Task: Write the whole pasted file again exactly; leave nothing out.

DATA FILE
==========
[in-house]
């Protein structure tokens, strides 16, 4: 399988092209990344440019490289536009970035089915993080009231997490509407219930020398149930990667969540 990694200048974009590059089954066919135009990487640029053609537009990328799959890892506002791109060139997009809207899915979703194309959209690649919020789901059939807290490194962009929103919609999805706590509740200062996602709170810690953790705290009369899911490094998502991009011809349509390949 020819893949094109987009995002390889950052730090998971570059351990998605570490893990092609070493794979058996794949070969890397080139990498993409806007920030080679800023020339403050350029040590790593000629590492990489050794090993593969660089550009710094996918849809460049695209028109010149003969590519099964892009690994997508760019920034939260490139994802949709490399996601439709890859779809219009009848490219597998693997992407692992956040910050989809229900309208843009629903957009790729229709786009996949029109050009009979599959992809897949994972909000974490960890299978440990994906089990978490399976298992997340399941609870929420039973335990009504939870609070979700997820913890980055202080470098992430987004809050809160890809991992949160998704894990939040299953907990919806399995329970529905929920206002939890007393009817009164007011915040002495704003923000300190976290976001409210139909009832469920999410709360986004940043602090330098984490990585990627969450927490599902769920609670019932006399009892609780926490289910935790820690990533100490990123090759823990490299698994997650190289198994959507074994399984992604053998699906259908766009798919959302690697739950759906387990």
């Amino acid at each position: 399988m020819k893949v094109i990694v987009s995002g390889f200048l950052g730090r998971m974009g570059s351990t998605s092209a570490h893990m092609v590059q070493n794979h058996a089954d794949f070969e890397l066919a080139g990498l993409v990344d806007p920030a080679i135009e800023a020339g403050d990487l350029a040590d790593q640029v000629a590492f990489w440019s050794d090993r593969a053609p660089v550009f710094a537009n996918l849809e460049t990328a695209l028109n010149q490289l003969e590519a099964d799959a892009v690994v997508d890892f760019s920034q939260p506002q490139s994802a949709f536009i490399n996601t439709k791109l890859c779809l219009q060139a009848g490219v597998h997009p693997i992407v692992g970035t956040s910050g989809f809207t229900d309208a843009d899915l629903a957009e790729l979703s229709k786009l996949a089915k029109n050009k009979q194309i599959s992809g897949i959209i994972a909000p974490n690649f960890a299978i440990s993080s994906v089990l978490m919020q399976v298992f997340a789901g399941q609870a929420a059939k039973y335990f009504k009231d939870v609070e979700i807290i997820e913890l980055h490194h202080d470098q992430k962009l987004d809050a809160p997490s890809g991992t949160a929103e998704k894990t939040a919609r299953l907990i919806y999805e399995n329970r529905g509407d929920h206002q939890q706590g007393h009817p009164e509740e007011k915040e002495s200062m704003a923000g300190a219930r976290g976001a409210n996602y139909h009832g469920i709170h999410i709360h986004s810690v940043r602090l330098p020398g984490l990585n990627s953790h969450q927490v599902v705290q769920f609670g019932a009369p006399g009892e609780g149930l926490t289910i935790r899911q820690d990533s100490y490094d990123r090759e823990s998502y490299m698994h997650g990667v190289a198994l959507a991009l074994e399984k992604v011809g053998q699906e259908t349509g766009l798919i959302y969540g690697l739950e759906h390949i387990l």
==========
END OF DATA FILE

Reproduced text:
[in-house]
């Protein structure tokens, strides 16, 4: 399988092209990344440019490289536009970035089915993080009231997490509407219930020398149930990667969540 990694200048974009590059089954066919135009990487640029053609537009990328799959890892506002791109060139997009809207899915979703194309959209690649919020789901059939807290490194962009929103919609999805706590509740200062996602709170810690953790705290009369899911490094998502991009011809349509390949 020819893949094109987009995002390889950052730090998971570059351990998605570490893990092609070493794979058996794949070969890397080139990498993409806007920030080679800023020339403050350029040590790593000629590492990489050794090993593969660089550009710094996918849809460049695209028109010149003969590519099964892009690994997508760019920034939260490139994802949709490399996601439709890859779809219009009848490219597998693997992407692992956040910050989809229900309208843009629903957009790729229709786009996949029109050009009979599959992809897949994972909000974490960890299978440990994906089990978490399976298992997340399941609870929420039973335990009504939870609070979700997820913890980055202080470098992430987004809050809160890809991992949160998704894990939040299953907990919806399995329970529905929920206002939890007393009817009164007011915040002495704003923000300190976290976001409210139909009832469920999410709360986004940043602090330098984490990585990627969450927490599902769920609670019932006399009892609780926490289910935790820690990533100490990123090759823990490299698994997650190289198994959507074994399984992604053998699906259908766009798919959302690697739950759906387990």
């Amino acid at each position: 399988m020819k893949v094109i990694v987009s995002g390889f200048l950052g730090r998971m974009g570059s351990t998605s092209a570490h893990m092609v590059q070493n794979h058996a089954d794949f070969e890397l066919a080139g990498l993409v990344d806007p920030a080679i135009e800023a020339g403050d990487l350029a040590d790593q640029v000629a590492f990489w440019s050794d090993r593969a053609p660089v550009f710094a537009n996918l849809e460049t990328a695209l028109n010149q490289l003969e590519a099964d799959a892009v690994v997508d890892f760019s920034q939260p506002q490139s994802a949709f536009i490399n996601t439709k791109l890859c779809l219009q060139a009848g490219v597998h997009p693997i992407v692992g970035t956040s910050g989809f809207t229900d309208a843009d899915l629903a957009e790729l979703s229709k786009l996949a089915k029109n050009k009979q194309i599959s992809g897949i959209i994972a909000p974490n690649f960890a299978i440990s993080s994906v089990l978490m919020q399976v298992f997340a789901g399941q609870a929420a059939k039973y335990f009504k009231d939870v609070e979700i807290i997820e913890l980055h490194h202080d470098q992430k962009l987004d809050a809160p997490s890809g991992t949160a929103e998704k894990t939040a919609r299953l907990i919806y999805e399995n329970r529905g509407d929920h206002q939890q706590g007393h009817p009164e509740e007011k915040e002495s200062m704003a923000g300190a219930r976290g976001a409210n996602y139909h009832g469920i709170h999410i709360h986004s810690v940043r602090l330098p020398g984490l990585n990627s953790h969450q927490v599902v705290q769920f609670g019932a009369p006399g009892e609780g149930l926490t289910i935790r899911q820690d990533s100490y490094d990123r090759e823990s998502y490299m698994h997650g990667v190289a198994l959507a991009l074994e399984k992604v011809g053998q699906e259908t349509g766009l798919i959302y969540g690697l739950e759906h390949i387990l």